one thing i have learned to do over the years is take responsibility for my friendships rather than expecting others to do it...b/c they don't feel the need for friendship like i do, or they are shy or they are just as lonely if not more so...and the list goes on!

    i tend to sit in one area if i'm in a large church. i especially look around for lonely people, especially if i know the ropes. i look around for people who seem to know their way around if i don't. i ask questions. finding a group of single ladies often opens up an interesting group of great women to go to lunch with after church. you may find others who are in a similar situation as you...grown children, widowed or divorced, starting over again or not long ago.

    if the area where you normally sit has not turned up familiar faces, change where you sit. you may find some other people to sit near that you enjoy as time goes by. yes, it is uncomfortable to take the initiative, but it often turns up some treasured friends.

    I also would not limit myself to only single friends. get to know families too. as you sit near them, you will find yourself getting to know them in time as long as you don't get upset with them for squirming during church. i find that commenting on the joy of their presence is an encouragement to parents:) introducing yourself and asking their names, asking the kids about books they are reading (since that is one of your interests) could be a way of finding common ground.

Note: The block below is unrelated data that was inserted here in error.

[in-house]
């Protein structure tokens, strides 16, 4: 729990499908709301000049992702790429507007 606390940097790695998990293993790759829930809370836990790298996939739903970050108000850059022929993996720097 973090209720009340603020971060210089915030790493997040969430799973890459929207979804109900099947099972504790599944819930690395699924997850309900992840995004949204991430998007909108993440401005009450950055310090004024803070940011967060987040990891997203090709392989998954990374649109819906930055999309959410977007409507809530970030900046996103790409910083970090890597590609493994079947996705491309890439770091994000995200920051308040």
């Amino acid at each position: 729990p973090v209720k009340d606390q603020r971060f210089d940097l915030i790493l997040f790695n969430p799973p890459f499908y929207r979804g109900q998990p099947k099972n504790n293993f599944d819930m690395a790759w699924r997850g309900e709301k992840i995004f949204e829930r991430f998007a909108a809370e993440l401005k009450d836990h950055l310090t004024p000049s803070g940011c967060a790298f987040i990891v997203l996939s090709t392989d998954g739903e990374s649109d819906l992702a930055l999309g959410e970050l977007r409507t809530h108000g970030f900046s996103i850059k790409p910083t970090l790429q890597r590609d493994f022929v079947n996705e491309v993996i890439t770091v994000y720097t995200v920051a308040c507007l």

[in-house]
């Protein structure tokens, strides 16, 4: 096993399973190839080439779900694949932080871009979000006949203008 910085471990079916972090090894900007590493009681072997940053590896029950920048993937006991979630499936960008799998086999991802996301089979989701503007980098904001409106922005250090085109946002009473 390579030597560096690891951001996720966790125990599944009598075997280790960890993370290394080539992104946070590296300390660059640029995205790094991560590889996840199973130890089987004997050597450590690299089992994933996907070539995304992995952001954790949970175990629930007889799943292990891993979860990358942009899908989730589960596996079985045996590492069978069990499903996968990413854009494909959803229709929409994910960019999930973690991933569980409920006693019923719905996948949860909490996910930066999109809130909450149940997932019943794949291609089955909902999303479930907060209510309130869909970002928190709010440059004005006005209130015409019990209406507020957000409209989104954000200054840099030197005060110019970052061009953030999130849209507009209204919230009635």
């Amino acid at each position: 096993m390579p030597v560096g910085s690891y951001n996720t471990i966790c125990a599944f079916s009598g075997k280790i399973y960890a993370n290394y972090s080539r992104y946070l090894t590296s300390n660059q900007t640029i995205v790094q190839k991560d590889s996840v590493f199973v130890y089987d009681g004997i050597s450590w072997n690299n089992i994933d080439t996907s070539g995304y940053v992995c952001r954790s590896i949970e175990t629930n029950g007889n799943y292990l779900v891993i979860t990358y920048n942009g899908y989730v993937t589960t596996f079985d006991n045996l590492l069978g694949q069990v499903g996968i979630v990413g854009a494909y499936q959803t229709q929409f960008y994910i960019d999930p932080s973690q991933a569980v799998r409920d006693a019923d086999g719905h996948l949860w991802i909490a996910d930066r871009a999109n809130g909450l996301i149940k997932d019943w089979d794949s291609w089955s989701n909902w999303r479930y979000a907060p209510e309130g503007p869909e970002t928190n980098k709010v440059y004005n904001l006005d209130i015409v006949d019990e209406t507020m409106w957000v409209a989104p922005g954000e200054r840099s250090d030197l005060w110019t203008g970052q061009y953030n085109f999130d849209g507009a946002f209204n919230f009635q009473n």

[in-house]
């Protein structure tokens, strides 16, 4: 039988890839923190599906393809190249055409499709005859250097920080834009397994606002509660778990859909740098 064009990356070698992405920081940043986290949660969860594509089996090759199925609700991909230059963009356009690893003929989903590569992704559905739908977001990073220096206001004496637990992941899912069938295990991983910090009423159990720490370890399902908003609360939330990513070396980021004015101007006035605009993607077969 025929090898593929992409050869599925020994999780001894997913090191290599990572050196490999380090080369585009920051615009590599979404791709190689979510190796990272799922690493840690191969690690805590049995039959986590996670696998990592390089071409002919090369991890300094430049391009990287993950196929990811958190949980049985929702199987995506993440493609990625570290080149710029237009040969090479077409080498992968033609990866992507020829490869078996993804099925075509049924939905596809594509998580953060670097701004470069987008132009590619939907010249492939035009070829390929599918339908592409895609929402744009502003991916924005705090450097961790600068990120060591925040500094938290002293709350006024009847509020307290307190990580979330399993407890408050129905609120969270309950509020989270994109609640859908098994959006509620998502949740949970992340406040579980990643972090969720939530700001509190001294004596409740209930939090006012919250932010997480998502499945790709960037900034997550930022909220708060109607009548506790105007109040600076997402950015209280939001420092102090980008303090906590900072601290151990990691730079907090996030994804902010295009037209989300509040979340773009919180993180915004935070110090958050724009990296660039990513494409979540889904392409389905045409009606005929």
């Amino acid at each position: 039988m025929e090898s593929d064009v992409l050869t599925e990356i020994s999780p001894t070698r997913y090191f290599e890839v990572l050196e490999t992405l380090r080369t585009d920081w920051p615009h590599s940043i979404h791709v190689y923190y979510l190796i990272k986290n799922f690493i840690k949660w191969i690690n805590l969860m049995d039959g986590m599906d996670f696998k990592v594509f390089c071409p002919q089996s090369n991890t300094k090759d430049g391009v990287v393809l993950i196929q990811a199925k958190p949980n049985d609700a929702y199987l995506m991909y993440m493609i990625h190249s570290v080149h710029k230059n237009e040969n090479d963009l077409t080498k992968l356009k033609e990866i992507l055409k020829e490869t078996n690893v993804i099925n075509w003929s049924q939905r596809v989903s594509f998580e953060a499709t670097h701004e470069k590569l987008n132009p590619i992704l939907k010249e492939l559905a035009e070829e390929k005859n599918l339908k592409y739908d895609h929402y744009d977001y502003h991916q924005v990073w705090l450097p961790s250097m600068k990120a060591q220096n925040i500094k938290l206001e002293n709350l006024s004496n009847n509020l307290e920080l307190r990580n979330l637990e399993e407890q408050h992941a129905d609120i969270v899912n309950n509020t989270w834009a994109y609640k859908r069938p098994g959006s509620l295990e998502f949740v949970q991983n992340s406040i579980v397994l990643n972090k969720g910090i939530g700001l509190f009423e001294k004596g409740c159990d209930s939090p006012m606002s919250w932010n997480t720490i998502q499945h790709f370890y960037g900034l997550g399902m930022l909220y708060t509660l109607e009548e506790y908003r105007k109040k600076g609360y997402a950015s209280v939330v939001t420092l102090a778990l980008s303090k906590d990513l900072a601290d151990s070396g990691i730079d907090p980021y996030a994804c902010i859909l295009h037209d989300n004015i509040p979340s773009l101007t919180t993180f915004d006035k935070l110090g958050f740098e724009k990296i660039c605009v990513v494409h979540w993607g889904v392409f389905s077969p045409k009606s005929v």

yes, it is more difficult as a single or when you can't be in a small group, but it isn't impossible. praying for GOD to help make connections helps too. most of all, i've found looking for others who seem lonely has been the most helpful to me when i know the feeling and can encourage another person or two...and make a friendship in an unlikely place.

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  2. Thank you for your honesty Patti. Bless you for being real. Praying that this season of alone-ness will pass and give way to a spring and summer of connected-ness and deep friendships. No experience is wasted with God. You are loved.

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  3. Oh friend :( I totally get alone for many reasons. While I enjoyed the FFW conference, there was one point on Friday when I was standing among the crowd, alone. Feeling lonely. The airbnb home I stayed in was great, but everyone kind of did their own thing and I was alone. Going to a large church and not being able to go to your small group has to contribute to the loneliness too. Make your way up to KC sometime, I promise you won't be alone, lol. Parked at 36 this week

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  4. Martha,
    First of all, I am so sorry to hear that your husband had a stroke! I think I knew that (maybe?), but I have so much trouble keeping track of who and what -- I am actually thinking of creating some sort of spreadsheet!

    Thank you so much for taking the time to share your insights and to offer those wonderful suggestions. I've jotted them in my planner and am going to sit in a different area this week. I'll let you know how it goes. :)

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  5. Thank you, Mandy, for your kind words and your prayers. I know -- without a doubt -- that God's plan is a good one. I'm praying that I will hear His voice and discern what He wants me to do.

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  6. Christy,
    Thank you for understanding. Isn't it amazing how often loneliness is much sharper and stronger when we're with others? I'd love to head your way and meet you in person -- if not this summer, when I'm on sabbatical. :)